Witherspoon successfully added legislation to the NHLC’s agenda which asks the Hopi Tribe to cease all impoundments of livestock belonging to Navajo families living on the HPL for 150 days in the spirit of government-to-government respect, which allows the Navajo Nation government to work with the Navajo families.

Navajo young people were part of a peaceful walk from the Window Rock Mini-Mall to the Navajo Council chambers in Window Rock, Ariz., on Oct. 30, 2014, to attend a special meeting of the Navajo-Hopi Land Commission at the Council chambers, where commissioners received testimony from NHLC Office staff and Navajo families living on Hopi Partition Lands about Hopi police and federal rangers impounding their livestock, arresting Navajo people who asked questions or who tried to stop the impoundments. Photo by Marley Shebala. (Please provide proper photo credit when reusing photo.)

Navajo young people were part of a peaceful walk from the Window Rock Mini-Mall to the Navajo Council chambers in Window Rock, Ariz., on Oct. 30, 2014, to attend a special meeting of the Navajo-Hopi Land Commission at the Council chambers, where commissioners received testimony from NHLC Office staff and Navajo families living on Hopi Partition Lands about Hopi police and federal rangers impounding their livestock, arresting Navajo people who asked questions or who tried to stop the impoundments. Photo by Marley Shebala. (Please provide proper photo credit when reusing photo.)

NHLC Office Director Raymond Maxx is reporting to the NHLC. Maxx is explaining the historical impact of the Navajo-Hopi-US land dispute. He said that when it comes to strategy that the Navajo Department of Justice recommended that the NHLC go into executive session.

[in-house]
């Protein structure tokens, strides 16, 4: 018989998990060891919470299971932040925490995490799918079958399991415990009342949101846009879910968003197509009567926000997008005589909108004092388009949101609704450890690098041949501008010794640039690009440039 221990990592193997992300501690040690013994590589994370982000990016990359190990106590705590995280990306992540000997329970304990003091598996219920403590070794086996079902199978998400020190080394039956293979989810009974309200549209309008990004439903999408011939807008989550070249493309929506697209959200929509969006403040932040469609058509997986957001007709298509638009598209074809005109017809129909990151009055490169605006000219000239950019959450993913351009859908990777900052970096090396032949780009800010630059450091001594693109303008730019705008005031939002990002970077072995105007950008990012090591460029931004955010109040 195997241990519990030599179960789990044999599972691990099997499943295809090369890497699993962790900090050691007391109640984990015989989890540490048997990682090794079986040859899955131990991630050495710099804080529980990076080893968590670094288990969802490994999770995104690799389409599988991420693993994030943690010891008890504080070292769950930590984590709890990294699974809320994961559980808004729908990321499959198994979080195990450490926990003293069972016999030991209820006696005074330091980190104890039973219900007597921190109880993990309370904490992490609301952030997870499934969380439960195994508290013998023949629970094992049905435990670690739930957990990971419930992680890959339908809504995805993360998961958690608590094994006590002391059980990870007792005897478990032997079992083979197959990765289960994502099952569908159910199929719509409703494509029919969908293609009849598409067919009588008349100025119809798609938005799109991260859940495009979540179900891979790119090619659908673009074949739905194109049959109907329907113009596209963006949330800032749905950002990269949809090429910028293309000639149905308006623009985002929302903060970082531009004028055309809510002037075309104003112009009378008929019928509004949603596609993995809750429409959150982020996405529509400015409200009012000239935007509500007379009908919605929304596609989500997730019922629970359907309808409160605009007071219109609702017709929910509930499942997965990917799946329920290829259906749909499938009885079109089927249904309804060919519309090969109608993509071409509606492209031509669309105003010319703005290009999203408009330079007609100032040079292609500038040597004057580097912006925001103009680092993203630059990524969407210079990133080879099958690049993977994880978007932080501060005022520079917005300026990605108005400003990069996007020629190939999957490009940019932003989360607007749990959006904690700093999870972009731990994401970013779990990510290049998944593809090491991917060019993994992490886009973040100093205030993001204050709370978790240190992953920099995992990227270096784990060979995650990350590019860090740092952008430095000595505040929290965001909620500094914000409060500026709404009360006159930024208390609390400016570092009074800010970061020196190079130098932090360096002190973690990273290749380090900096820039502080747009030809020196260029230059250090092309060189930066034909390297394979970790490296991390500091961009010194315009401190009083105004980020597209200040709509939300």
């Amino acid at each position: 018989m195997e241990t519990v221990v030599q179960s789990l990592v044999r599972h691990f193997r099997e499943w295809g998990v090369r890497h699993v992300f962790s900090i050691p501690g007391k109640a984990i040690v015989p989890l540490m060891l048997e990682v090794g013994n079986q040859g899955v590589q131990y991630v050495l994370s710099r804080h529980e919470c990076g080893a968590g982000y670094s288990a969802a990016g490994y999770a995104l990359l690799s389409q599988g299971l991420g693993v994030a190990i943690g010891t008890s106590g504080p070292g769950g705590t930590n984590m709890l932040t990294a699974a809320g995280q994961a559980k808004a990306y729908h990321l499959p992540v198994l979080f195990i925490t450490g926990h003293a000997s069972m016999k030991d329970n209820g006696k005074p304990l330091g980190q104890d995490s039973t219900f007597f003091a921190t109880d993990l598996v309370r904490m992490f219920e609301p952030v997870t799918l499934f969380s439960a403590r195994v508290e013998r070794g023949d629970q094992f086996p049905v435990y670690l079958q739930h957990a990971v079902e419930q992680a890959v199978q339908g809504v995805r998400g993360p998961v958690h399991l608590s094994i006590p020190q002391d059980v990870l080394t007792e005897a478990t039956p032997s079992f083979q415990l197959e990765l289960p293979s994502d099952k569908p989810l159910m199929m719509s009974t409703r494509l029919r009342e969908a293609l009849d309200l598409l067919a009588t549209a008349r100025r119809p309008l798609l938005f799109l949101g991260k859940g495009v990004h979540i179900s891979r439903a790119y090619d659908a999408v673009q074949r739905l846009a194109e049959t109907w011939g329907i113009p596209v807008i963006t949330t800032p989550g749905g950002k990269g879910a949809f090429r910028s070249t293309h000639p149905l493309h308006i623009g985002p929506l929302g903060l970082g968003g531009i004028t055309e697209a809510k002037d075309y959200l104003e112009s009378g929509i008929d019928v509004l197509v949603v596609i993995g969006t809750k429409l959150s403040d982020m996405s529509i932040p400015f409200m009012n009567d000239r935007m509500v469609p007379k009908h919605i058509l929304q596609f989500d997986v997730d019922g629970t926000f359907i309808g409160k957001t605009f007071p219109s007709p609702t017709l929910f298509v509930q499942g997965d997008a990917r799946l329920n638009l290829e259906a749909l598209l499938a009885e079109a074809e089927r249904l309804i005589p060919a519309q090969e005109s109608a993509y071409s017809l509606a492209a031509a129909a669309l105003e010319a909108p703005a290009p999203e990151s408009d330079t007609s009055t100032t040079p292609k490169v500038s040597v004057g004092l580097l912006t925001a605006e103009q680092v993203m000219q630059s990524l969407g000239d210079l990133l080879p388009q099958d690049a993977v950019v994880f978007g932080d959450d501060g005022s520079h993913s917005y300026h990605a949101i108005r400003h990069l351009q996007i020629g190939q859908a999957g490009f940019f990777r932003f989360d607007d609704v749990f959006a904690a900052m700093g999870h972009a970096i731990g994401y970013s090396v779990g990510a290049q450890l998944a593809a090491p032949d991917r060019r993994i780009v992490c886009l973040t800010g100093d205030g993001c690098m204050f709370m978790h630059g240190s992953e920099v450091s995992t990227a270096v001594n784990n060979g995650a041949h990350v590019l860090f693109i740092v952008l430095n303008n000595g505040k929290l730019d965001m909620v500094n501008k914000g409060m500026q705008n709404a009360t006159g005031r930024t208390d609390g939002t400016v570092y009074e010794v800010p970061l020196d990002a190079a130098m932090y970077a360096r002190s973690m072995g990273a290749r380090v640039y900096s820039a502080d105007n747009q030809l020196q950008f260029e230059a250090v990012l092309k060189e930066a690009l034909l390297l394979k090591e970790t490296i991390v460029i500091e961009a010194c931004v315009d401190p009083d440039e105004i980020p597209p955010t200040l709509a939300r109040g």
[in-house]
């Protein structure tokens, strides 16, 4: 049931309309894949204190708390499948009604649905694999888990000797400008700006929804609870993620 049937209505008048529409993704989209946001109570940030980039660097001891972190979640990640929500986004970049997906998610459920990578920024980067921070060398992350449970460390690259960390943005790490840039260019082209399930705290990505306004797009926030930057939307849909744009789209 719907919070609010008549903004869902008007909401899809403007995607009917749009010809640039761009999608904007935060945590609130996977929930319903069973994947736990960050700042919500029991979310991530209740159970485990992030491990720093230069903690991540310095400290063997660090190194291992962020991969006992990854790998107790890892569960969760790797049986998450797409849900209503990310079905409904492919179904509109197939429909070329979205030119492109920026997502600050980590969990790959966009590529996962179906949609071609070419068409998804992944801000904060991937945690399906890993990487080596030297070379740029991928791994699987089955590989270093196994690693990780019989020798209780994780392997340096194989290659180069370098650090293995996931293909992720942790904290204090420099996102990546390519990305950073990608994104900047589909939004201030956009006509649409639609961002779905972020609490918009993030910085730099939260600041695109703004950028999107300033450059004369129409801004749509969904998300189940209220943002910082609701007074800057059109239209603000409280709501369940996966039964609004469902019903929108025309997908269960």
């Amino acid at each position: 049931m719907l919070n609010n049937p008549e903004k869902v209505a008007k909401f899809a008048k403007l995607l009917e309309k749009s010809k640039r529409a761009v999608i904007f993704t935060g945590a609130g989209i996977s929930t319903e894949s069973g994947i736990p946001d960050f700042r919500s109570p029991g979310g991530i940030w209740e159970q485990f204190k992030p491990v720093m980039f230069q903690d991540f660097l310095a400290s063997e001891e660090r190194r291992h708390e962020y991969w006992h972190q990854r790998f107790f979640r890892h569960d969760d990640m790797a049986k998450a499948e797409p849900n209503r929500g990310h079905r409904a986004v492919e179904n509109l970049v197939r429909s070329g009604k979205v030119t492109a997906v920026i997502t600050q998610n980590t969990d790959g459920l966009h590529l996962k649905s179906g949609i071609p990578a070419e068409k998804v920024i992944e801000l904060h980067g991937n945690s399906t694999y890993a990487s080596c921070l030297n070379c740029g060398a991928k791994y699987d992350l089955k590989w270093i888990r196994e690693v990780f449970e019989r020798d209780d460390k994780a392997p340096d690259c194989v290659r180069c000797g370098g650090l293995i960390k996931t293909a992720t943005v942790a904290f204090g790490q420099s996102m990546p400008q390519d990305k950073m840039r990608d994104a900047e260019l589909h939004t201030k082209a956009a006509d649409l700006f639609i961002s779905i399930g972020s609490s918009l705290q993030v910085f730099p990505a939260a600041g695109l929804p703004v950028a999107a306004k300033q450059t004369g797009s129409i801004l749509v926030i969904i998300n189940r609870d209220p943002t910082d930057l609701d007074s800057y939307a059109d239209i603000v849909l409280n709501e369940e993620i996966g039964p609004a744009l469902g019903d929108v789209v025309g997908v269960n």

Maxx said that some of the families would like to make recommendations and they are Colleen Biakeddy, Blackrock, Veda Blackrock and Carol Tohannie.

NAVAJO HOPI LAND COMMISSION OFFICE DIRECTOR RAYMOND MAXX
A coople of weeks ago as I was driving to Window Rock, Ariz., from Tuba City, Ariz., I saw a convoy of Hopi police and when I arrived at the Navajo Hopi Land Commission office in Window Rock, Ariz., i asked staff to find out what was happening. And soon we started getting calls from families living on Hopi Partition Lands. The Hopi police and rangers were arriving early in the morning, barricading Navajo families in their homes, barricade road entrance so no one could come or go, and anyone who raised objections or asked questions would be arrested on the spot.

and in several cases, the Hopi police and rangers pulled weapons on elders. They are fully armed in military SWAT (Special Weapons and Tactics) gear.